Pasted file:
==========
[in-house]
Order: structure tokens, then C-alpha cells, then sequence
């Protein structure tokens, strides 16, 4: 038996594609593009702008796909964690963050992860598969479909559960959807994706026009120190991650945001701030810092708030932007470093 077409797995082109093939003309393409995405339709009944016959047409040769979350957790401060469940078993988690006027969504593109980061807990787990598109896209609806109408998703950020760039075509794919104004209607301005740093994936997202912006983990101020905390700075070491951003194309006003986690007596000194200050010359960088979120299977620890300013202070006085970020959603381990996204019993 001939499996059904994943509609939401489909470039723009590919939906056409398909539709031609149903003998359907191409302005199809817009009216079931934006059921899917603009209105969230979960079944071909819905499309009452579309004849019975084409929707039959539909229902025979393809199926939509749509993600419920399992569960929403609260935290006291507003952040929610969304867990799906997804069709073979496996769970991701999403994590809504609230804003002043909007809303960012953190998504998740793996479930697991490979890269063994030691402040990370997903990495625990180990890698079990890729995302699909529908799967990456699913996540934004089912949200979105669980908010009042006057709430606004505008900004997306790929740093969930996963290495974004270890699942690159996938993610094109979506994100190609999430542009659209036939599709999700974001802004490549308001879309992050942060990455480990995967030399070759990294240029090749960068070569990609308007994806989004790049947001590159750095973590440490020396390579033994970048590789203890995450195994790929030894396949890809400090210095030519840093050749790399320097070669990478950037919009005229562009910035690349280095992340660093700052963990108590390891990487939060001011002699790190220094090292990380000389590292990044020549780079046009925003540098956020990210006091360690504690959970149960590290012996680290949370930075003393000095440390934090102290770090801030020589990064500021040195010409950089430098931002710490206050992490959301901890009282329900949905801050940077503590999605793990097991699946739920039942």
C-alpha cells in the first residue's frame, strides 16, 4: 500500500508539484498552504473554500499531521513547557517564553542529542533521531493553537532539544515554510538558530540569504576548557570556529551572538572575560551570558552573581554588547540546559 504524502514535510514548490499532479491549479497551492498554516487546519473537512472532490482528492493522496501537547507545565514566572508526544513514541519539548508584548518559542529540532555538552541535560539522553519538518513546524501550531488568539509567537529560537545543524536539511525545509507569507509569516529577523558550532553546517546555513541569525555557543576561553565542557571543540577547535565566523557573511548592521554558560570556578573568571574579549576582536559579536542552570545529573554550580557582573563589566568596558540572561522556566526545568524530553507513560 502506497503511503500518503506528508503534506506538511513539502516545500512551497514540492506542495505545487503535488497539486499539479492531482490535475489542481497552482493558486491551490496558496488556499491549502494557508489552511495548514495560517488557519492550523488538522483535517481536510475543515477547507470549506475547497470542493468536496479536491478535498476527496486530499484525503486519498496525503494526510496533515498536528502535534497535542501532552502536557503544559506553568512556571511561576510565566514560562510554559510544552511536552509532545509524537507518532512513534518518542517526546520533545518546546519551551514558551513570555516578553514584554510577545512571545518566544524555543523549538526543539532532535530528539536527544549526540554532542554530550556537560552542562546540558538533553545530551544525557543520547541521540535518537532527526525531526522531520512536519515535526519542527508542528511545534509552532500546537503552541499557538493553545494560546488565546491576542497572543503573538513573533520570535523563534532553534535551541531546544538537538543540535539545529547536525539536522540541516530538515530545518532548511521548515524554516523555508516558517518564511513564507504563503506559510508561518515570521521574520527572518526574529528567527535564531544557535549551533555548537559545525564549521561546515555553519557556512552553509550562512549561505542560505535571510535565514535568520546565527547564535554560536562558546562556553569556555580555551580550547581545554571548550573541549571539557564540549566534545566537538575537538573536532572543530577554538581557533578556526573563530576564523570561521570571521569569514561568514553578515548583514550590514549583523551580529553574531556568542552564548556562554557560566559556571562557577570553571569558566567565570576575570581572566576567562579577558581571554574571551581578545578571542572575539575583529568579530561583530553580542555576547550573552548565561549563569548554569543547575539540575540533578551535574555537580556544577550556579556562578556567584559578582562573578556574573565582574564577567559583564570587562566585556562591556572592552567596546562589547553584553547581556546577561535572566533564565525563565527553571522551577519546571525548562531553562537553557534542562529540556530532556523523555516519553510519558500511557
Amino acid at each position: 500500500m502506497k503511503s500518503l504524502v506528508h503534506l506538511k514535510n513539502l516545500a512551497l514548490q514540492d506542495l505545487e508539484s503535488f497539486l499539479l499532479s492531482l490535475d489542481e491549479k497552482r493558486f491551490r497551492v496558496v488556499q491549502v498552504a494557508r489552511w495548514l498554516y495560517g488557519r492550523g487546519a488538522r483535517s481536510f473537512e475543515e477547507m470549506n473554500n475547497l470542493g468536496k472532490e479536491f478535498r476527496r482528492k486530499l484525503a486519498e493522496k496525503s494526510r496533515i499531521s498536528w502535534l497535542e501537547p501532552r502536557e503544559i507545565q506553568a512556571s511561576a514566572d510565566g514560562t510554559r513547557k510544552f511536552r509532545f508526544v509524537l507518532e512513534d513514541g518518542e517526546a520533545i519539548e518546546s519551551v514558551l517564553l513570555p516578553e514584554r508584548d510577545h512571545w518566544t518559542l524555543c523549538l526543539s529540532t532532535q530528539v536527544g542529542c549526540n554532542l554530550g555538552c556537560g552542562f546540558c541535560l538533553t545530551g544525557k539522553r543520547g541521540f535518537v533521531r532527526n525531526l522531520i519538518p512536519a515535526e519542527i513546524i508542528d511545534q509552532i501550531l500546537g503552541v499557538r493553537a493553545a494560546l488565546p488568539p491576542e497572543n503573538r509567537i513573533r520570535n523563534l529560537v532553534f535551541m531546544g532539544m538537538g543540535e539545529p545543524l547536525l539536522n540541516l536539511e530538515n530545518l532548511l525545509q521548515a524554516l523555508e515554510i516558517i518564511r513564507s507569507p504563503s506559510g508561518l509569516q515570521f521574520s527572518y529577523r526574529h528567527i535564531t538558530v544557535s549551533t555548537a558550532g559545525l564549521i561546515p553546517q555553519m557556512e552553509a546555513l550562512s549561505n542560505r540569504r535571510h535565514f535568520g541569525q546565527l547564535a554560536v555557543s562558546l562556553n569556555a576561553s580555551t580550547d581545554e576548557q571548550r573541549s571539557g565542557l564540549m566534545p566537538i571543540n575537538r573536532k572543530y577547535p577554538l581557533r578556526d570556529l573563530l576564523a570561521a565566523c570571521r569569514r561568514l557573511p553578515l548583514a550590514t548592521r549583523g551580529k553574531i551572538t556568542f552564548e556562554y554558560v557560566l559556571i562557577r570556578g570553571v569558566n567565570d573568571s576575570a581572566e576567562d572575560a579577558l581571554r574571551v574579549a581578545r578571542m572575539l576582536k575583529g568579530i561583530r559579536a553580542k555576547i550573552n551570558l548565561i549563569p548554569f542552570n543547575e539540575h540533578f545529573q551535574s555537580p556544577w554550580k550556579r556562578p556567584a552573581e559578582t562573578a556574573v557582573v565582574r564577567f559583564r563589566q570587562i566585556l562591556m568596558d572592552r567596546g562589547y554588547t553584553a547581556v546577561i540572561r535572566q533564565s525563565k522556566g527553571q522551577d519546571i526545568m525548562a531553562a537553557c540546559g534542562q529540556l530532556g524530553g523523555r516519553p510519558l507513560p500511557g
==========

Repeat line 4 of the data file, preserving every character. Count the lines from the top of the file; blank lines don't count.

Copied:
C-alpha cells in the first residue's frame, strides 16, 4: 500500500508539484498552504473554500499531521513547557517564553542529542533521531493553537532539544515554510538558530540569504576548557570556529551572538572575560551570558552573581554588547540546559 504524502514535510514548490499532479491549479497551492498554516487546519473537512472532490482528492493522496501537547507545565514566572508526544513514541519539548508584548518559542529540532555538552541535560539522553519538518513546524501550531488568539509567537529560537545543524536539511525545509507569507509569516529577523558550532553546517546555513541569525555557543576561553565542557571543540577547535565566523557573511548592521554558560570556578573568571574579549576582536559579536542552570545529573554550580557582573563589566568596558540572561522556566526545568524530553507513560 502506497503511503500518503506528508503534506506538511513539502516545500512551497514540492506542495505545487503535488497539486499539479492531482490535475489542481497552482493558486491551490496558496488556499491549502494557508489552511495548514495560517488557519492550523488538522483535517481536510475543515477547507470549506475547497470542493468536496479536491478535498476527496486530499484525503486519498496525503494526510496533515498536528502535534497535542501532552502536557503544559506553568512556571511561576510565566514560562510554559510544552511536552509532545509524537507518532512513534518518542517526546520533545518546546519551551514558551513570555516578553514584554510577545512571545518566544524555543523549538526543539532532535530528539536527544549526540554532542554530550556537560552542562546540558538533553545530551544525557543520547541521540535518537532527526525531526522531520512536519515535526519542527508542528511545534509552532500546537503552541499557538493553545494560546488565546491576542497572543503573538513573533520570535523563534532553534535551541531546544538537538543540535539545529547536525539536522540541516530538515530545518532548511521548515524554516523555508516558517518564511513564507504563503506559510508561518515570521521574520527572518526574529528567527535564531544557535549551533555548537559545525564549521561546515555553519557556512552553509550562512549561505542560505535571510535565514535568520546565527547564535554560536562558546562556553569556555580555551580550547581545554571548550573541549571539557564540549566534545566537538575537538573536532572543530577554538581557533578556526573563530576564523570561521570571521569569514561568514553578515548583514550590514549583523551580529553574531556568542552564548556562554557560566559556571562557577570553571569558566567565570576575570581572566576567562579577558581571554574571551581578545578571542572575539575583529568579530561583530553580542555576547550573552548565561549563569548554569543547575539540575540533578551535574555537580556544577550556579556562578556567584559578582562573578556574573565582574564577567559583564570587562566585556562591556572592552567596546562589547553584553547581556546577561535572566533564565525563565527553571522551577519546571525548562531553562537553557534542562529540556530532556523523555516519553510519558500511557